The letter further explains how the prior authorization process has been found to be burdensome for health care providers, health plans and even patients and that physicians and insurers have agreed that these policy changes to eliminate PAs on those services for which there is low variation in care can promote greater transparency regarding services subject to PAs and protect patients to ensure PAs do not impact the continuity of care.

PA programs can create significant treatment barriers by delaying the start or continuation of necessary treatment, which may in turn adversely affect patient health outcomes. According to a 2018 AMA survey of 1,000 practicing physicians, 91 percent of physicians said PAs can delay a patient’s access to necessary care. These delays may have serious implications for patients and their health, as 75 percent of physicians reported that PA can lead to treatment abandonment, and 91 percent indicated that PA can have a negative impact on patient clinical outcomes. Most alarmingly, 28 percent of physicians indicated that PA has led to a serious adverse event (e.g., death, hospitalization, disability/permanent bodily damage) for a patient in their care.

Read the letter in its entirety

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STUDY: Prior Authorization Hurdles Have Led to Serious Adverse Events

STUDY: Prior Authorization Hurdles Have Led to Serious Adverse Events

FEB 5, 2019 CHICAGO — More than one-quarter of physicians surveyed, about 28 percent, report the prior authorization process required by health insurers for certain drugs, tests and treatments have led to serious or life-threatening events for their patients, according to new survey results released by the American Medical Association.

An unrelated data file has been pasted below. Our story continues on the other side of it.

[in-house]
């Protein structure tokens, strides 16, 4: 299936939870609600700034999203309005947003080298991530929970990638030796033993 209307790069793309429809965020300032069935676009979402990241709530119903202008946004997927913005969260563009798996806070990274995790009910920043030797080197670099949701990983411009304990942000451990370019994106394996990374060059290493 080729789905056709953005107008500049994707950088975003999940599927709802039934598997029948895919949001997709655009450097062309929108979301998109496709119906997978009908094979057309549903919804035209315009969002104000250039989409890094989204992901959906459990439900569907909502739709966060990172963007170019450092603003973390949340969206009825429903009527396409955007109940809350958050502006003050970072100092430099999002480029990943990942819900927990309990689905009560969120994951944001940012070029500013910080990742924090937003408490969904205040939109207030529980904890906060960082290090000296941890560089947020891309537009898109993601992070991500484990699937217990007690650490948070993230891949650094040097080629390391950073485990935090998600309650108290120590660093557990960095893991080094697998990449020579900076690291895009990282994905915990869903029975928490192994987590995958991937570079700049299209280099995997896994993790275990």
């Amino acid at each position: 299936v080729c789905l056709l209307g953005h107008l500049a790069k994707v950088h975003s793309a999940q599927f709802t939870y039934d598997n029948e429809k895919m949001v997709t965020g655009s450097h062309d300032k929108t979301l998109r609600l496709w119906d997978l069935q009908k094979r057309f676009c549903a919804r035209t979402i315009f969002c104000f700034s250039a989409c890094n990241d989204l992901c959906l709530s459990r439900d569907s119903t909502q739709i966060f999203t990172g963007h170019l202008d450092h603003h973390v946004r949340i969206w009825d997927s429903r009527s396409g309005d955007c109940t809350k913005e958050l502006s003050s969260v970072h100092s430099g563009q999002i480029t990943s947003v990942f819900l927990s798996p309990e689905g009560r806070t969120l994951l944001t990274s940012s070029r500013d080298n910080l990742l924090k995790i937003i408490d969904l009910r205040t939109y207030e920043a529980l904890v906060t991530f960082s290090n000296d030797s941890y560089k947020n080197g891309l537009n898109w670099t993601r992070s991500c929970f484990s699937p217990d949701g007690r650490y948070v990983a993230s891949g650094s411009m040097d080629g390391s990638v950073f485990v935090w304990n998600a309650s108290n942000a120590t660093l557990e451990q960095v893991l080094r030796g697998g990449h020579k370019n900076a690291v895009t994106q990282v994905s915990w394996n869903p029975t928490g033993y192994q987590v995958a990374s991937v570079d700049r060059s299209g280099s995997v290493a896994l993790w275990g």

Critical physician concerns highlighted in the AMA survey include:

  • More than nine in 10 physicians (91 percent) say that prior authorizations programs have a negative impact on patient clinical outcomes.
  • Nearly two-thirds of physicians (65 percent) report waiting at least one business day for prior authorization decisions from insurers – and more than one-quarter (26 percent) said they wait three business days or longer.
  • More than nine in 10 physicians (91 percent) said that the prior authorization process delays patient access to necessary care, and three-quarters of physicians (75 percent) report that prior authorization can at least sometimes lead to patients abandoning a recommended course of treatment.
  • A significant majority of physicians (86 percent) said the burdens associated with prior authorization were high or extremely high, and a clear majority of physicians (88 percent) believe burdens associated with prior authorization have increased during the past five years.
  • Every week a medical practice completes an average of 31 prior authorization requirements per physician, which take the equivalent of nearly two business days (14.9 hours) of physician and staff time to complete.
  • To keep up with the administrative burden, more than a third of physicians (36 percent) employ staff members who work exclusively on tasks associated with prior authorization.

“The AMA is committed to attacking the dysfunction in health care by removing the obstacles and burdens that interfere with patient care,” said Dr. Resneck. “To make the patient-physician relationship more valued than paperwork, the AMA has taken a leading role by creating collaborative solutions to right-size and streamline prior authorization and help patients access safe, timely, and affordable care, while reducing administrative burdens that pull physicians away from patient care.”